Every year millions of used vehicles are sold by dealers to consumers who may have no idea that their used car or truck has a safety defect. While there are extensive regulations for disclosure of defects to original buyers, those who buy used cars are on their own when it comes to discovering and repairing possible safety hazards.
A Used Car Buyer Is Killed By an Undisclosed Defect in a Used Car
Recently, the buyer of a used Honda was killed when the airbag exploded sending a piece of metal into his neck. He had no idea that the car he bought had one of the now infamous Takata airbags, which have been recalled globally for safety reasons. There are other instances of these airbags causing death to owners who were unaware that the used car they bought had the same defective airbag installed.
This further solidifies the poor reputation that many used car dealers have when it comes to their trade, but in this case it resulted in the tragic death of a customer. The fact that the death could have been prevented by a simple disclosure must have been less important to the dealer than simply closing the sale.
No Federal Regulations Requiring Used Car Dealers to Repair or Disclose Defects
The used car dealer has no responsibility under federal law to either repair defects or even disclose to buyers that there may have been a recall. This same lenient policy extends to rental car companies who often sell their aging fleet on the used car market. Of course, disclosing to a customer that a vehicle has a life threatening safety defect would definitely make it harder to sell, and would affect the re-sale value for the dealer. At the very least, they would have to repair the defect to make the vehicle safe.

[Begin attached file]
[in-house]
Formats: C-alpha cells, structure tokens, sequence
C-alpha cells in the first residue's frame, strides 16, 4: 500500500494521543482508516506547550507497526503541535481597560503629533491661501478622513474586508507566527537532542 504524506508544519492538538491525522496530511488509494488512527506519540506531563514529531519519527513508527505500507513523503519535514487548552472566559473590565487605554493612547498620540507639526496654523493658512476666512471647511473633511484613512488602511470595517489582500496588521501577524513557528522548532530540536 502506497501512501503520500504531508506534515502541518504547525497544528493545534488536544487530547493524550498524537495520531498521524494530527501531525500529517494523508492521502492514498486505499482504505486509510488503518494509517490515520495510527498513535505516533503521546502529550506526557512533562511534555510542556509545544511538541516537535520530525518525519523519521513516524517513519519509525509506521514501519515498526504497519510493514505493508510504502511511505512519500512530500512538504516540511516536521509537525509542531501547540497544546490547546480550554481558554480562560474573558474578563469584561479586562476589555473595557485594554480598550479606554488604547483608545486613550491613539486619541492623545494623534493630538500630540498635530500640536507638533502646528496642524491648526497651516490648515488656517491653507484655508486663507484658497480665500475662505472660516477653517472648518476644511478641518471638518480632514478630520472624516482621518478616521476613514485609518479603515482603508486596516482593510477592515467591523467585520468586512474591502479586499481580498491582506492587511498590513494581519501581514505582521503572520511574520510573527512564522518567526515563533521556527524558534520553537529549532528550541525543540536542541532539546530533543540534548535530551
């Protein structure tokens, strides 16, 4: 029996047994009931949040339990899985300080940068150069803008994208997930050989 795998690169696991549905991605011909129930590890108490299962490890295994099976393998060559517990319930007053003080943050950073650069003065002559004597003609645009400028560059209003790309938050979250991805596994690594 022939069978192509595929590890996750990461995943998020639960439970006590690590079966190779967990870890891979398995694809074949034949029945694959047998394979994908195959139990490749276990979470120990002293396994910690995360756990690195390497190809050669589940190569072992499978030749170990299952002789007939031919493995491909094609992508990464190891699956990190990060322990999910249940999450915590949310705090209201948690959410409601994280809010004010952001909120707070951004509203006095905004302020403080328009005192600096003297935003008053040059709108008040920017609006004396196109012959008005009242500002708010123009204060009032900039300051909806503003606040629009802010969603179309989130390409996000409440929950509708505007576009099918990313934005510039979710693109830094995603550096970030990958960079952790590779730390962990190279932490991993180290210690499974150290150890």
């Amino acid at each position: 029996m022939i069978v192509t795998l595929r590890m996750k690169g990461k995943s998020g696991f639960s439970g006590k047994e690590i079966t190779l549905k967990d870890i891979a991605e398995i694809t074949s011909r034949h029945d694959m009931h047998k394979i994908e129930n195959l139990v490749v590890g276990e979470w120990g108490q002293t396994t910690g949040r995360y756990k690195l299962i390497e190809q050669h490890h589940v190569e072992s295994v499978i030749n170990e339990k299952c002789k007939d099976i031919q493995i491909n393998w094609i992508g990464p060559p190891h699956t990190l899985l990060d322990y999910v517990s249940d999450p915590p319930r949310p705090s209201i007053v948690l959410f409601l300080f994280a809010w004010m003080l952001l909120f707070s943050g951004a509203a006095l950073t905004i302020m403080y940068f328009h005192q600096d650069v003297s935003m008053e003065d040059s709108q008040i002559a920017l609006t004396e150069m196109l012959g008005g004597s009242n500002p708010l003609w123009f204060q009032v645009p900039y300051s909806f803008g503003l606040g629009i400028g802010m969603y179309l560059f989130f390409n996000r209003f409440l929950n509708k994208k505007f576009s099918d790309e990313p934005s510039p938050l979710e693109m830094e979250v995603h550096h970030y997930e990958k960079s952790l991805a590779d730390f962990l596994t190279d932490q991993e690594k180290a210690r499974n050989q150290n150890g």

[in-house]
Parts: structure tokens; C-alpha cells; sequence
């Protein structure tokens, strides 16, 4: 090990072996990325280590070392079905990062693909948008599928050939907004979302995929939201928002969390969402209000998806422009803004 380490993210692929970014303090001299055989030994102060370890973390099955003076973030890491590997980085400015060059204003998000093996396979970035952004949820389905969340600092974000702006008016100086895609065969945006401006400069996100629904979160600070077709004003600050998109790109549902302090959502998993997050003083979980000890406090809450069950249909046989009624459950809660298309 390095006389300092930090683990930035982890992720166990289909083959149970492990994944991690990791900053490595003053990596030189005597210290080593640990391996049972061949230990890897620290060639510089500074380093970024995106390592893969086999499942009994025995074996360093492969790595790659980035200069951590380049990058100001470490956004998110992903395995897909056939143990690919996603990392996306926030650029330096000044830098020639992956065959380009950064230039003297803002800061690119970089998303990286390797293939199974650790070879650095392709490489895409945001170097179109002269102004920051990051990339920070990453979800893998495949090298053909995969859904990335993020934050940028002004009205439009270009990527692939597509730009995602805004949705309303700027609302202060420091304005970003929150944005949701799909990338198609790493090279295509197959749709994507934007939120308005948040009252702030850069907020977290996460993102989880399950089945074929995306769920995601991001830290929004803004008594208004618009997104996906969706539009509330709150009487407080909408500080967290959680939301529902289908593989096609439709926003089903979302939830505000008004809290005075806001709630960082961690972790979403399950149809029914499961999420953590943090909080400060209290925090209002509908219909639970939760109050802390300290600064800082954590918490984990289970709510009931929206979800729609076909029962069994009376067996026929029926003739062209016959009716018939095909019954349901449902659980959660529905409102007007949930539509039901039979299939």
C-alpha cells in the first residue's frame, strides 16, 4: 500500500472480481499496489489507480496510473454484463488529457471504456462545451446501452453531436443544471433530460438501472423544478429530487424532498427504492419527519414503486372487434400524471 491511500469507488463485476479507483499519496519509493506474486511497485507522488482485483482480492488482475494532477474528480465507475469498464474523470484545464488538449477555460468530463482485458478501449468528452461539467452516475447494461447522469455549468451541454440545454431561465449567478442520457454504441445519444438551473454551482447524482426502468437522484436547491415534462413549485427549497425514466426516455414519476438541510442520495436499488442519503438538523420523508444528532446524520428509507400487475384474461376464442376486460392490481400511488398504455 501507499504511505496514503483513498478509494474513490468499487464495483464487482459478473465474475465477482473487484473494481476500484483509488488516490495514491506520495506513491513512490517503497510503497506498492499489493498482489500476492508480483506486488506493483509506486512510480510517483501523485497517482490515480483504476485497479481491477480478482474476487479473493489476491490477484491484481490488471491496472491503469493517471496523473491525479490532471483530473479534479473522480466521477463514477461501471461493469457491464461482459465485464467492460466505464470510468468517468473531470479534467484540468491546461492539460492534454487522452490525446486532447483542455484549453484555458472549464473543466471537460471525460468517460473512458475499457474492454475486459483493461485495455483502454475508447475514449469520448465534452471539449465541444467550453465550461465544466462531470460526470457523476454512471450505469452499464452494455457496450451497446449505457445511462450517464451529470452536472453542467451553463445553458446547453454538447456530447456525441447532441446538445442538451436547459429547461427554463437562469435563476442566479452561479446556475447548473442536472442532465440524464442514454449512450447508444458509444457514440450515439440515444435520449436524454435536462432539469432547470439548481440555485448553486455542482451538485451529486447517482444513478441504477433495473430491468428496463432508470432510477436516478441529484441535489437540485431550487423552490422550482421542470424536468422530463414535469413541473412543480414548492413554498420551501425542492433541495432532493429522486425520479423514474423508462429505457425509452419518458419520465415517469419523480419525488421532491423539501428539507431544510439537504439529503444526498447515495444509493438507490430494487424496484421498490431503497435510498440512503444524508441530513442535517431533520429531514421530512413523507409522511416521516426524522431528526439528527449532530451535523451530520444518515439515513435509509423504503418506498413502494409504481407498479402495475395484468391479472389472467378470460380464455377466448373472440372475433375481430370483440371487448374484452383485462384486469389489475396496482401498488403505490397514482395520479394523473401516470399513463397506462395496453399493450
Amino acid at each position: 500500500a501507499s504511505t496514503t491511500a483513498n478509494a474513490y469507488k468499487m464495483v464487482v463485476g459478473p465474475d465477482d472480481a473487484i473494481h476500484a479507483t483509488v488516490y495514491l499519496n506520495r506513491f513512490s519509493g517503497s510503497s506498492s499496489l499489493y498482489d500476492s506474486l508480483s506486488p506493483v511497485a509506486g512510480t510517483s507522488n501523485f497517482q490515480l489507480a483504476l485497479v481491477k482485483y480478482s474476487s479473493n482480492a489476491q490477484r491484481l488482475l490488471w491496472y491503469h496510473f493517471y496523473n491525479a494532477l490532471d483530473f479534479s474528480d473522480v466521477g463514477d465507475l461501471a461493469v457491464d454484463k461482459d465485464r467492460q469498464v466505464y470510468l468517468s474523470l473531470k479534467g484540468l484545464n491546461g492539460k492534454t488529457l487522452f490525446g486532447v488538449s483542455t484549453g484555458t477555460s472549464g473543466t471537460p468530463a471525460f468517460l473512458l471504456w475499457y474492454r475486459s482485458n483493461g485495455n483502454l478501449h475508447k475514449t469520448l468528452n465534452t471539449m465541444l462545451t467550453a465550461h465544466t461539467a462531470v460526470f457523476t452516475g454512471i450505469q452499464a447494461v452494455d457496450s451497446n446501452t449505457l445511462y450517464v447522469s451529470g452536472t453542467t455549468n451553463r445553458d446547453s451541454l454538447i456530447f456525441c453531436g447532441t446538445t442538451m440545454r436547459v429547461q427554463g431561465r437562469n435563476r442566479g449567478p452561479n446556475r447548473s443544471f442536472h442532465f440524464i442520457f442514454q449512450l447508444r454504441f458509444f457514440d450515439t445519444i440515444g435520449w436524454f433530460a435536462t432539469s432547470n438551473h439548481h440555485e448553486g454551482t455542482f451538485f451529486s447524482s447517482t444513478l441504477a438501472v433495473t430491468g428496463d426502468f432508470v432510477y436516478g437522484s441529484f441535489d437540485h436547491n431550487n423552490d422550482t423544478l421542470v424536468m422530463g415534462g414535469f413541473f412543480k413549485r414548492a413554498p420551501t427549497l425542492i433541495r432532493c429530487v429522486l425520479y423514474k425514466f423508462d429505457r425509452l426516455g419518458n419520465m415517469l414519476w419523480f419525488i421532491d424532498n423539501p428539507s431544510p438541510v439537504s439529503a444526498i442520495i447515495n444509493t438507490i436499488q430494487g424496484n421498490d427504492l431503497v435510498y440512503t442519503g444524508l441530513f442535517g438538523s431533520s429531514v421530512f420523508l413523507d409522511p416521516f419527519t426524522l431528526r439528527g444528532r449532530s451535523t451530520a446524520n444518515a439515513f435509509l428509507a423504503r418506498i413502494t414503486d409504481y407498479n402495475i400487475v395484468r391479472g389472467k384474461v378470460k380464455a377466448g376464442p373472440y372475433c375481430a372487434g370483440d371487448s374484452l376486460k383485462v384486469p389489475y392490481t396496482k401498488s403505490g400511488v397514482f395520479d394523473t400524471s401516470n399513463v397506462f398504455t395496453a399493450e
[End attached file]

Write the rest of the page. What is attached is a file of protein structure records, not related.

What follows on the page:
Used car buyers are on their own when it comes to researching any open recalls on the car they plan to purchase. There are databases available where a consumer can check the recall status of any make and model of vehicle, and it continues to be the buyer’s responsibility to find out about the defect that the used car dealer may be concealing. However, a used car dealer cannot be shielded from any responsibility just because there are other ways to discover the defect.
Establishing Liability of Used Car Dealers Who Have Knowledge of Defects
There is a pending lawsuit against the used car dealer, and it does pose an interesting legal question of liability. Even absent federal regulations requiring disclosure of defects, there could be some basis for a negligence suit if the used car dealer had knowledge of the defect, but failed to tell the buyer.
This duty goes beyond the simple mechanical or historical information about a used car, since many defects can pose a threat of injury or death to unsuspecting buyers. Simply, if the dealer knew of a life-threatening defect and failed to tell the buyer, then they might be found liable for any injuries that could have been prevented by disclosure of the problem.